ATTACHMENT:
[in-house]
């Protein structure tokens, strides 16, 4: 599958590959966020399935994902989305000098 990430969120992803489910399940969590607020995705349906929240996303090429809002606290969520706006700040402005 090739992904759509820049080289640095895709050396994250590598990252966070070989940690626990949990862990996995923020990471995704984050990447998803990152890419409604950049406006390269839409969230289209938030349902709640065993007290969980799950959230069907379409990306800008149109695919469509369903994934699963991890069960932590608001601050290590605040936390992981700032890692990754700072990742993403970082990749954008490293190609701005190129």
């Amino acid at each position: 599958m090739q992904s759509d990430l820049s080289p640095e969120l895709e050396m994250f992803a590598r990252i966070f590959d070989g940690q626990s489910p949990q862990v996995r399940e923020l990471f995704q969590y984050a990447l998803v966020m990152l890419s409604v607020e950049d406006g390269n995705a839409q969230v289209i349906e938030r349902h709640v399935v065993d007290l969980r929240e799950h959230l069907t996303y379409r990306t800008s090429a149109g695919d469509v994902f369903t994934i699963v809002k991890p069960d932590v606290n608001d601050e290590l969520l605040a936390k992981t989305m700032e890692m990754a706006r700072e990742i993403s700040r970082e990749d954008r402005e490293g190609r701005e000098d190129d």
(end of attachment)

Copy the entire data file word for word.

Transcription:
[in-house]
């Protein structure tokens, strides 16, 4: 599958590959966020399935994902989305000098 990430969120992803489910399940969590607020995705349906929240996303090429809002606290969520706006700040402005 090739992904759509820049080289640095895709050396994250590598990252966070070989940690626990949990862990996995923020990471995704984050990447998803990152890419409604950049406006390269839409969230289209938030349902709640065993007290969980799950959230069907379409990306800008149109695919469509369903994934699963991890069960932590608001601050290590605040936390992981700032890692990754700072990742993403970082990749954008490293190609701005190129």
């Amino acid at each position: 599958m090739q992904s759509d990430l820049s080289p640095e969120l895709e050396m994250f992803a590598r990252i966070f590959d070989g940690q626990s489910p949990q862990v996995r399940e923020l990471f995704q969590y984050a990447l998803v966020m990152l890419s409604v607020e950049d406006g390269n995705a839409q969230v289209i349906e938030r349902h709640v399935v065993d007290l969980r929240e799950h959230l069907t996303y379409r990306t800008s090429a149109g695919d469509v994902f369903t994934i699963v809002k991890p069960d932590v606290n608001d601050e290590l969520l605040a936390k992981t989305m700032e890692m990754a706006r700072e990742i993403s700040r970082e990749d954008r402005e490293g190609r701005e000098d190129d």